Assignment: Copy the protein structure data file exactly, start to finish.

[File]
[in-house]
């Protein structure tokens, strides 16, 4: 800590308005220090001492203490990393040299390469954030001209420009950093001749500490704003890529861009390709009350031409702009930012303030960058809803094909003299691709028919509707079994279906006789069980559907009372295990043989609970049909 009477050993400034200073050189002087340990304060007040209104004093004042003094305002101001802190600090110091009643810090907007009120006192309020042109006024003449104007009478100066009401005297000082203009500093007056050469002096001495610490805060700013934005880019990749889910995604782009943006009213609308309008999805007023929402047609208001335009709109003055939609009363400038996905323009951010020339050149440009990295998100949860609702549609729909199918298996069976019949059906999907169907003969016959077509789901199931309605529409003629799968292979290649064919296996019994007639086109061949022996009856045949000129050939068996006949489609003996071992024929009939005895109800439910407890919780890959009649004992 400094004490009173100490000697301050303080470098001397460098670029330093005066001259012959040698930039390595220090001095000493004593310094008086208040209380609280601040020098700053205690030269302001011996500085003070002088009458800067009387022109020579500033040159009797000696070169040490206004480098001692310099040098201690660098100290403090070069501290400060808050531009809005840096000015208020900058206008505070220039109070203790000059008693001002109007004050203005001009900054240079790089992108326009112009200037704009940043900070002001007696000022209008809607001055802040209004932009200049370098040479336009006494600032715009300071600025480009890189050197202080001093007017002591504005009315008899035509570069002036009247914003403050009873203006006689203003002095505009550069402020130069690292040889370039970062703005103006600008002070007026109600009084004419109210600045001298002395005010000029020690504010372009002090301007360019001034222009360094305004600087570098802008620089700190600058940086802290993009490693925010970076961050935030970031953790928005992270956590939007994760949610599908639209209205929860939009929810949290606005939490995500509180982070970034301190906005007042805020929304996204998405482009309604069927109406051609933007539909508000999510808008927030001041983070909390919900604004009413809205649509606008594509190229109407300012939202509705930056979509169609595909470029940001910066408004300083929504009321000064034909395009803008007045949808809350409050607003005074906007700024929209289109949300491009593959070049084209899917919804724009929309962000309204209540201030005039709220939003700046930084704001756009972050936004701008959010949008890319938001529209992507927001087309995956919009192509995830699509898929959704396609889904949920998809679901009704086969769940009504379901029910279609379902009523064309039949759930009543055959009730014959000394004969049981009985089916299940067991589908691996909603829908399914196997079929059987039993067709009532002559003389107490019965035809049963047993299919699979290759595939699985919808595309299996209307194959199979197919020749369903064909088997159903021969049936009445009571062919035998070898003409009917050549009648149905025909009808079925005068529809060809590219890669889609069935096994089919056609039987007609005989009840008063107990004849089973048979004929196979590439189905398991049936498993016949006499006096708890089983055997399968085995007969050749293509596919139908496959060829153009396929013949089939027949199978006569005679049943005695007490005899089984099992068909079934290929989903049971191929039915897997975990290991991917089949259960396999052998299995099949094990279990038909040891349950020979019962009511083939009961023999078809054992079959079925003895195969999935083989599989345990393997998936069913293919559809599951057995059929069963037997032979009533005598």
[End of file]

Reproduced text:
[in-house]
């Protein structure tokens, strides 16, 4: 800590308005220090001492203490990393040299390469954030001209420009950093001749500490704003890529861009390709009350031409702009930012303030960058809803094909003299691709028919509707079994279906006789069980559907009372295990043989609970049909 009477050993400034200073050189002087340990304060007040209104004093004042003094305002101001802190600090110091009643810090907007009120006192309020042109006024003449104007009478100066009401005297000082203009500093007056050469002096001495610490805060700013934005880019990749889910995604782009943006009213609308309008999805007023929402047609208001335009709109003055939609009363400038996905323009951010020339050149440009990295998100949860609702549609729909199918298996069976019949059906999907169907003969016959077509789901199931309605529409003629799968292979290649064919296996019994007639086109061949022996009856045949000129050939068996006949489609003996071992024929009939005895109800439910407890919780890959009649004992 400094004490009173100490000697301050303080470098001397460098670029330093005066001259012959040698930039390595220090001095000493004593310094008086208040209380609280601040020098700053205690030269302001011996500085003070002088009458800067009387022109020579500033040159009797000696070169040490206004480098001692310099040098201690660098100290403090070069501290400060808050531009809005840096000015208020900058206008505070220039109070203790000059008693001002109007004050203005001009900054240079790089992108326009112009200037704009940043900070002001007696000022209008809607001055802040209004932009200049370098040479336009006494600032715009300071600025480009890189050197202080001093007017002591504005009315008899035509570069002036009247914003403050009873203006006689203003002095505009550069402020130069690292040889370039970062703005103006600008002070007026109600009084004419109210600045001298002395005010000029020690504010372009002090301007360019001034222009360094305004600087570098802008620089700190600058940086802290993009490693925010970076961050935030970031953790928005992270956590939007994760949610599908639209209205929860939009929810949290606005939490995500509180982070970034301190906005007042805020929304996204998405482009309604069927109406051609933007539909508000999510808008927030001041983070909390919900604004009413809205649509606008594509190229109407300012939202509705930056979509169609595909470029940001910066408004300083929504009321000064034909395009803008007045949808809350409050607003005074906007700024929209289109949300491009593959070049084209899917919804724009929309962000309204209540201030005039709220939003700046930084704001756009972050936004701008959010949008890319938001529209992507927001087309995956919009192509995830699509898929959704396609889904949920998809679901009704086969769940009504379901029910279609379902009523064309039949759930009543055959009730014959000394004969049981009985089916299940067991589908691996909603829908399914196997079929059987039993067709009532002559003389107490019965035809049963047993299919699979290759595939699985919808595309299996209307194959199979197919020749369903064909088997159903021969049936009445009571062919035998070898003409009917050549009648149905025909009808079925005068529809060809590219890669889609069935096994089919056609039987007609005989009840008063107990004849089973048979004929196979590439189905398991049936498993016949006499006096708890089983055997399968085995007969050749293509596919139908496959060829153009396929013949089939027949199978006569005679049943005695007490005899089984099992068909079934290929989903049971191929039915897997975990290991991917089949259960396999052998299995099949094990279990038909040891349950020979019962009511083939009961023999078809054992079959079925003895195969999935083989599989345990393997998936069913293919559809599951057995059929069963037997032979009533005598």